The American marten (Martes americana) is a cat-sized member of the weasel family that inhabits the forests of northern North America as well as high-elevation forests in the western United States. Marten hotspots include the forests of Alaska and Canada, as well as northeastern U.S. states like Maine, New Hampshire and New York, and Rocky Mountain states like Montana, Idaho, Wyoming and Utah.
The marten is known for having weasel-like characteristics, a long, bushy tail and thick, yellowish to dark brown fur that is valuable in the fur trade. The American marten is often referred to by the name of its European relative, the pine marten. Another variation of the marten is the stone marten, also found in Europe and Asia. Fur marketers often refer to the marten as ‘sable’, which is its given name in Russia.
Diet and Habitat Requirements
Marten are obligate forest dwellers, meaning that they need to live in areas with adequate tree canopy cover, which protects them from predators. Marten also need to live in areas with adequate woody debris and open cavities on the forest floor, because these places provide important denning locations.
Marten are territorial animals. Males occupy territories of about 1-3 square miles, which rarely overlap with other male territories. Female territories are usually smaller (0.5-1 square mile) and often overlap with those of males. In areas where fisher and marten are both present, their territories rarely overlap. Fisher often kill marten whenever they come in contact with each other.
Marten spend a lot of time pursuing prey on the forest floor, but they are also excellent climbers and often catch prey up in the trees as well. They eat a variety of prey items, including voles, mice, squirrels, hares, birds, fish, carrion, and sometimes fruit, nuts and other small items.
Marten usually start breeding at about 2 years old, during mid to late summer. Despite the summer breeding season, female marten exhibit a unique reproductive strategy called ‘delayed implantation’, where the eggs do not fasten to the wall of the uterus until January or February. Depending on the conditions of the female, this implantation may or may not occur. If the female is in good physical condition, implantation will usually happen, but reproduction will not be successful if she is unhealthy. This reproductive strategy allows marten populations to remain in balance with their environment. If the marten population is low and food availability is high, many females will implant, resulting in a large crop of marten the following season. In severe conditions, however, fewer females will implant, reducing the threat of overpopulation.
Females usually give birth to 2-4 kits, which are weaned at 6-7 weeks and full grown after about 3 months. Young disperse in the fall to find new territories.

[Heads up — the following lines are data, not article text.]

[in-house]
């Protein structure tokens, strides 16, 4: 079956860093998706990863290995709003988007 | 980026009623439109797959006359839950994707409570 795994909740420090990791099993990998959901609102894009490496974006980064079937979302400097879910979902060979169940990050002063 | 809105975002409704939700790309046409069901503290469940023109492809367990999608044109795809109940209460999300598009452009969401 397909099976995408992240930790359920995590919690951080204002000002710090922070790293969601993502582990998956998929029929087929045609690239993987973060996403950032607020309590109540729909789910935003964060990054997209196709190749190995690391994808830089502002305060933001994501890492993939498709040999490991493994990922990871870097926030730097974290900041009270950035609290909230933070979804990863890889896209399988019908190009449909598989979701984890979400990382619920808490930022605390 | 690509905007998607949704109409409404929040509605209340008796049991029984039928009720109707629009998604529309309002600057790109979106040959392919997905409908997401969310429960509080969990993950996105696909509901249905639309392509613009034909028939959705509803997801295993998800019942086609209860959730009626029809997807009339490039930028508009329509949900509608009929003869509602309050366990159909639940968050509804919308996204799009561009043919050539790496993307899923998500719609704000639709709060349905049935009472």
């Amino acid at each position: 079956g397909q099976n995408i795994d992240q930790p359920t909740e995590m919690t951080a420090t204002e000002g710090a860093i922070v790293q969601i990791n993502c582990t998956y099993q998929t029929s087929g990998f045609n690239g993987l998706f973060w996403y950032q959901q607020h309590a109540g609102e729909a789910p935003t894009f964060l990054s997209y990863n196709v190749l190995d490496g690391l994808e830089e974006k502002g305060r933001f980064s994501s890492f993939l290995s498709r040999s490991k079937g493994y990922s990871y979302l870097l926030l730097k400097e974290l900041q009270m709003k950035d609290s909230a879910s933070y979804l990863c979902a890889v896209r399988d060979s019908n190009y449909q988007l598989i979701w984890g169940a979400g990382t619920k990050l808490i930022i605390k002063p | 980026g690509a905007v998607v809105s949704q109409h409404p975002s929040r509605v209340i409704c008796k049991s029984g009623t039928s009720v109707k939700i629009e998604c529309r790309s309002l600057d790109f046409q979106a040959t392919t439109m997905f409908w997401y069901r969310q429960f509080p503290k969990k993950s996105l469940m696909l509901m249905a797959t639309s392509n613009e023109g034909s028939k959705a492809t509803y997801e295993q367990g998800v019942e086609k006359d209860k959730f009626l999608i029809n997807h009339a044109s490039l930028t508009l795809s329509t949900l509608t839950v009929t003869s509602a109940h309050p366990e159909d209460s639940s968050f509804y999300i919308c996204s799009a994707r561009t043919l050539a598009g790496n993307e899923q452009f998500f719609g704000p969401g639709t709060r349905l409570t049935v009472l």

TRAPPING THE MARTEN
In my opinion, marten are probably the most enjoyable animal to trap. I’ll go through a few basics on marten trapping, which is fairly simple and can be very rewarding.
Location and Sign
The most basic idea behind trapping marten is the understanding that they’re forest dwellers that require thick canopy cover and adequate woody debris. Find areas with these features, and it’s a safe bet that you’ll find marten.
When I’m scouting for marten, I usually scout for habitat as opposed to looking specifically for sign. The reason for this is that in the absence of snow to record their tracks, marten typically leave little sign. Also, marten are almost primarily nocturnal, so the odds of seeing them when scouting in the forest are pretty slim. The occasional scat and scratch marks on trees are about all you’ll find for marten sign. But with the right snow, you’ll be able to locate marten by their tracks, shown here:
The key to successfully trapping marten in large numbers is locating plenty of marten habitat prior to the trapping season. Remember, they have relatively large home ranges, so you’ll have to locate traplines where you’ll encounter lots of different home ranges. Since marten are at their highest densities in areas with extensive forests that are difficult to access, it may pay off to do some foot work and walk into areas where other trappers won’t go.
Traps to use
Marten are pretty small animals, and are caught humanely and effectively in small traps. Trappers use footholds, conibears, and sometimes even snares to capture marten, but nowadays the most popular marten traps are probably the 110 and 120 conibear. These are humane bodygripper traps that usually result in a quick, humane kill. Another popular marten trap is the #1 longspring, a foothold trap.
Unlike muskrats or mink, marten are not effectively trapped using blind sets because they don’t usually establish regular travel routes. The best way to catch marten is with a baited set. Baited sets include ground and tree sets.
The objective of a baited set is to provide bait for marten to pursue, and then capture them as they move to get the bait. This means making a set that requires the animal to step on a foothold trap or move through a body gripper trap prior to taking the bait. This is achieved using a cubby set, where the marten has encounters a trap at the mouth of a cubby, or a pole set, where the animal has to run up a pole and encounter the trap before reaching the bait. Examples of these sets are shown below. Be sure to check your state’s trapping laws to make sure each set you make is legal. Some states have changed their laws to prevent the incidental capture of lynx in these sets.
Marten sets come in all shapes and sizes. These are just a few basics to get you started. Feel free to experiment with different sets and find out which work best for you.
Also, see these additional articles on marten trapping: